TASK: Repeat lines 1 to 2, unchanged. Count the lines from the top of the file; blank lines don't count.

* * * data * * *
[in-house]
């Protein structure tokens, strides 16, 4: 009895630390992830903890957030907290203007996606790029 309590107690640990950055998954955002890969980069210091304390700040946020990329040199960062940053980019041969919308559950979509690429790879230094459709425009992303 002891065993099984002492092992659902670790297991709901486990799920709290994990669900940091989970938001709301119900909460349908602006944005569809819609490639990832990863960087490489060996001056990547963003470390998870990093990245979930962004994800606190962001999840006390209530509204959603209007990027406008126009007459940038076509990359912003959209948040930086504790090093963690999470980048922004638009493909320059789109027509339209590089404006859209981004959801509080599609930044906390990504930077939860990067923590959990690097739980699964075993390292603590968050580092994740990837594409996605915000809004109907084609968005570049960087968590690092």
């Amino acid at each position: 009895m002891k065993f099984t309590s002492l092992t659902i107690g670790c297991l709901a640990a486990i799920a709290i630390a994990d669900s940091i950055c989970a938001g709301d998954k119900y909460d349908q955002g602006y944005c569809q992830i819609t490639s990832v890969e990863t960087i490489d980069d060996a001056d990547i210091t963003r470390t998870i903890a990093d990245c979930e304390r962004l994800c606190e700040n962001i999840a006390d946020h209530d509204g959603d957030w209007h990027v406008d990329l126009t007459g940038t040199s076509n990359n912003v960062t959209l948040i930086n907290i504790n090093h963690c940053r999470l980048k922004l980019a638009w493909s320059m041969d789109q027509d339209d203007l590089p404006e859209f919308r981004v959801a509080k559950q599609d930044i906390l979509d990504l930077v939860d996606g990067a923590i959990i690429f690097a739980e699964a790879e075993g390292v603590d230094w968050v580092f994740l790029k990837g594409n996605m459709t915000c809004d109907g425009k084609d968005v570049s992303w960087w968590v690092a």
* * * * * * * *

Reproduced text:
[in-house]
């Protein structure tokens, strides 16, 4: 009895630390992830903890957030907290203007996606790029 309590107690640990950055998954955002890969980069210091304390700040946020990329040199960062940053980019041969919308559950979509690429790879230094459709425009992303 002891065993099984002492092992659902670790297991709901486990799920709290994990669900940091989970938001709301119900909460349908602006944005569809819609490639990832990863960087490489060996001056990547963003470390998870990093990245979930962004994800606190962001999840006390209530509204959603209007990027406008126009007459940038076509990359912003959209948040930086504790090093963690999470980048922004638009493909320059789109027509339209590089404006859209981004959801509080599609930044906390990504930077939860990067923590959990690097739980699964075993390292603590968050580092994740990837594409996605915000809004109907084609968005570049960087968590690092």